II. Plant Analysis

II. Plant Analysis

  • It is a valuable supplement to soil testing in the task of soil fertility evaluation. Plant analysis indicates the actual removal of nutrients from the soil and identifies nutrient status of plant and deficiency of nutrient element. It is a direct reflection of nutrient status of soil.
    Advantages of plant analysis are
      a. Diagnosing or confirming the diagnosis of visible symptoms
      b. Identifying hidden hunger
      c. Locating areas of incipient (early stage) deficiencies.
      d. Indicating whether the applied nutrients have entered the plant
      e. Indicating interactions or antagonisms among nutrient elements.
    Plant analysis consists of three methods
  1. Rapid tissue tests: It is a rapid test and qualitative or semi quantitative method. Fresh plant tissue or sap from ruptured cells is tested for unassimilated N, P, K and other nutrients. The cell sap is added with certain reagents to develop color. Based on intensity of color low, medium and high color is categorized which indicates the deficiency, adequate and high nutrients in the plants respectively. It is mainly used for predicting deficiencies of nutrients and it is possible to forecast certain production problems.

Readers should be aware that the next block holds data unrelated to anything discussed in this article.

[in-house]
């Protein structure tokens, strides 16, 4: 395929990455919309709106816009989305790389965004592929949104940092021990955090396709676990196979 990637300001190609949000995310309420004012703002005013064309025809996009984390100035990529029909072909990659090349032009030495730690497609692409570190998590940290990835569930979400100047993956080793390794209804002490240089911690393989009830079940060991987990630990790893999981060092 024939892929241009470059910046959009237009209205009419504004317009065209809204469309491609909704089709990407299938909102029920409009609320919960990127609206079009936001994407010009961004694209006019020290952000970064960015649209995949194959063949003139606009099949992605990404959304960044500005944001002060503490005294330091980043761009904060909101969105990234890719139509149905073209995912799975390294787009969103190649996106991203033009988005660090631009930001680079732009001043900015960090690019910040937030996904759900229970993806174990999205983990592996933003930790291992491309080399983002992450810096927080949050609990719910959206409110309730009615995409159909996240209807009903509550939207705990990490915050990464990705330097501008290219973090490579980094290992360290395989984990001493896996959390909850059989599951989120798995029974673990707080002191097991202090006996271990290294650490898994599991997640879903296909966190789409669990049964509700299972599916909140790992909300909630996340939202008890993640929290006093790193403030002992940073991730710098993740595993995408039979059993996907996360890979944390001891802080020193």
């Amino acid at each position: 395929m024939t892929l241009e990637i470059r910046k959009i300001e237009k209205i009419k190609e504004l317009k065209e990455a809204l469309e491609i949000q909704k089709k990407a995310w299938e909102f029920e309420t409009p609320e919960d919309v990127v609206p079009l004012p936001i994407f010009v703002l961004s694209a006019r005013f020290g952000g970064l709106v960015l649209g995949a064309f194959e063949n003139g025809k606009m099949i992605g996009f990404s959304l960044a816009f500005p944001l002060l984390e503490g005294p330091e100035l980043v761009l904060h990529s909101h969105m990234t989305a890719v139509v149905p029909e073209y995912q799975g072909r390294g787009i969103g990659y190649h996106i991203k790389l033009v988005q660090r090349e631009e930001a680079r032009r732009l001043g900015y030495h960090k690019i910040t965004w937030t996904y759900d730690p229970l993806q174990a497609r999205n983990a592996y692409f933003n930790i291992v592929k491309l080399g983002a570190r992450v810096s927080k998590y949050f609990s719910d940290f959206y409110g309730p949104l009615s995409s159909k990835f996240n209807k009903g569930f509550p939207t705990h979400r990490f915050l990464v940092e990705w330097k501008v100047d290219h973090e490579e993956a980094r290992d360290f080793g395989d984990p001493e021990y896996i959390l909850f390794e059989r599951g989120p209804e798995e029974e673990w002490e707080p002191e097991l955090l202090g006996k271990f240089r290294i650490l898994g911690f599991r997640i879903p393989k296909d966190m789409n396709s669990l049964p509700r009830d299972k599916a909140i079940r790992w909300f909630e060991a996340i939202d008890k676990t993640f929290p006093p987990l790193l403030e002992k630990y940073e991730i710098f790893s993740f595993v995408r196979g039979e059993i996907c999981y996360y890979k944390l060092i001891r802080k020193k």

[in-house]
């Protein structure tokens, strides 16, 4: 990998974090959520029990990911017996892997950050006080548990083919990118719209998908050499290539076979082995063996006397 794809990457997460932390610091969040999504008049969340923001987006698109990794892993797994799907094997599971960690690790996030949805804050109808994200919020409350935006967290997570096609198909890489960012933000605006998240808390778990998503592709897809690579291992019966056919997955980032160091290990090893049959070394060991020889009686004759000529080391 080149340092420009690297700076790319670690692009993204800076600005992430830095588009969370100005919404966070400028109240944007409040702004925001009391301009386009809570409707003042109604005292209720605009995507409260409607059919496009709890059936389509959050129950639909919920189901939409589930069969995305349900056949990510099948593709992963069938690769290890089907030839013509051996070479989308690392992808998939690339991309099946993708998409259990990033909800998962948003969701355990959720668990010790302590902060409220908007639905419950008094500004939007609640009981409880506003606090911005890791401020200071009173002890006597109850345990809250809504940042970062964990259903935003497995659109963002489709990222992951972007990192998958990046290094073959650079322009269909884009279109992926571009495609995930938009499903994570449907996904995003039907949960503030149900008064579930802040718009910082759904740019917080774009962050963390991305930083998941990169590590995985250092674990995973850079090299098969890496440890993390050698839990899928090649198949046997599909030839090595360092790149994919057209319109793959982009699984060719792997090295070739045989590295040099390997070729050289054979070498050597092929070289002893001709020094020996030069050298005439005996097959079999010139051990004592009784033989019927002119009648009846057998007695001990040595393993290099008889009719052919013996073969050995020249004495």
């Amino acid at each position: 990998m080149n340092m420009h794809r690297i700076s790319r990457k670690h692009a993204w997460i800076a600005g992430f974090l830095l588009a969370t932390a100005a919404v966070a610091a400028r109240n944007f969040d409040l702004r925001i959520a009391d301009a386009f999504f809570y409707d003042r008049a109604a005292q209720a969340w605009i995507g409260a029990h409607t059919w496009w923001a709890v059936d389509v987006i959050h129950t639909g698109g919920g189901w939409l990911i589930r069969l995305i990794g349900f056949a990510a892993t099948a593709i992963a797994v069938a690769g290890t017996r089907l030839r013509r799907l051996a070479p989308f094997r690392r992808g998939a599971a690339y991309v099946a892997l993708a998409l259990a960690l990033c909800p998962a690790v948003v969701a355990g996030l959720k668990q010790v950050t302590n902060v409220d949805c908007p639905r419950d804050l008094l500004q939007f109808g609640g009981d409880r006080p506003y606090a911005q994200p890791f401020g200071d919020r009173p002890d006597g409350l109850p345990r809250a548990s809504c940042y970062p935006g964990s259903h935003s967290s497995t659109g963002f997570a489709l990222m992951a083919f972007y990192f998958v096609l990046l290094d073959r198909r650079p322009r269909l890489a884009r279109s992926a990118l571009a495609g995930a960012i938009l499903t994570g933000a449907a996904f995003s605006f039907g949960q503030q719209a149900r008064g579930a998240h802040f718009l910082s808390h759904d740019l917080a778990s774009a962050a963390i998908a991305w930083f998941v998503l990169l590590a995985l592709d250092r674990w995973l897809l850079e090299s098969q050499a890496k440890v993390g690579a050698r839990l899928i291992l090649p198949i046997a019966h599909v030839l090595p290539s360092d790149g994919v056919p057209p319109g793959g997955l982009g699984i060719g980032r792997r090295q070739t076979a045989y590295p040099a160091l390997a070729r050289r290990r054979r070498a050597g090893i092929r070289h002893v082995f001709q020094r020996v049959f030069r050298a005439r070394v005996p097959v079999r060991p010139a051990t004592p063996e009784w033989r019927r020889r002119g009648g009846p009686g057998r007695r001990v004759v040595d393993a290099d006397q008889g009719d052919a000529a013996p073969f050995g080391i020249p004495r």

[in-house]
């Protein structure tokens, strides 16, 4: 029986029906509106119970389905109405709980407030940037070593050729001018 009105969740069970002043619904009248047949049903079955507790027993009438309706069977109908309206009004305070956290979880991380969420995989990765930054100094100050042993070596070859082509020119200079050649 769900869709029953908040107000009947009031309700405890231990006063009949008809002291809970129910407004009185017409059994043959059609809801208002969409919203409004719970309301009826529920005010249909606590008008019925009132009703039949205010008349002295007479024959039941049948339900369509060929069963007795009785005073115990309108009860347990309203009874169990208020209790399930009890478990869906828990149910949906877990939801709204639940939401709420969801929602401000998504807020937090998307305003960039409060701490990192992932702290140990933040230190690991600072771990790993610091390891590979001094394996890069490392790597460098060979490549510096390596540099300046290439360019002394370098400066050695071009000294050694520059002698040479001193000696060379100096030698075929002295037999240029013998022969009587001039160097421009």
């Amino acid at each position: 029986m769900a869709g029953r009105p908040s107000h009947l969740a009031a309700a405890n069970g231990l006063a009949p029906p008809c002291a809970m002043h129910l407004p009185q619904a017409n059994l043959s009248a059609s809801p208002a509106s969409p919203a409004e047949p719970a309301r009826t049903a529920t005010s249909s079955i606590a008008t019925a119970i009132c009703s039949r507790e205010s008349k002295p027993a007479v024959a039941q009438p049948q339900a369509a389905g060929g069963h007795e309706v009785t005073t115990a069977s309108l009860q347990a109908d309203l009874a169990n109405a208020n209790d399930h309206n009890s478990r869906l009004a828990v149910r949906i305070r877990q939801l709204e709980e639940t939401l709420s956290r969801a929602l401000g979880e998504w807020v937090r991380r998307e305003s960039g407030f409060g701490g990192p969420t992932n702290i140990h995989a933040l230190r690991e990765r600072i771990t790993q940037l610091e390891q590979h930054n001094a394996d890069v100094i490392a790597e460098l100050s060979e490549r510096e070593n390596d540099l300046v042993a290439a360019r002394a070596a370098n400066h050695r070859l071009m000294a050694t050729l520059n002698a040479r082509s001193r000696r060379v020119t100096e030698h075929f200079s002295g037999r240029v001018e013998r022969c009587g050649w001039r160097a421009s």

2. Total analysis: It is a quantitative method and performed on whole plant or on plant parts. The dried plant material is digested with acid mixtures and tested for different nutrients quantitatively by different methods. The determination gives both assimilated and unassimilated nutrients such as nitrogen, phosphorus, potassium calcium, magnesium, suphur, iron, manganese, copper, boron, molybdenum, cobalt, chlorine, silicon, zinc, aluminum etc., in plants. Recently matured plant material is preferable for accurate analysis.
    Critical levels of nutrients in plants


    General range (%)

    Critical level (%)


    2.0 - 4.0



    0.2 - 0.5



    1.5 - 3.0



    0.5 - 3.0



    0.2 - 0.5



    0.2 - 0.5



    50 – 150 ppm

    <5 ppm


    5 – 20 ppm

    <4 ppm


    20 – 100 ppm

    <15 ppm


    20 – 500 ppm

    <20 ppm


    2 – 100 ppm

    <20 ppm


      1. - 2.0 ppm

    <0.1 ppm


    0.2 - 2.0 ppm


Last modified: Wednesday, 7 December 2011, 5:38 AM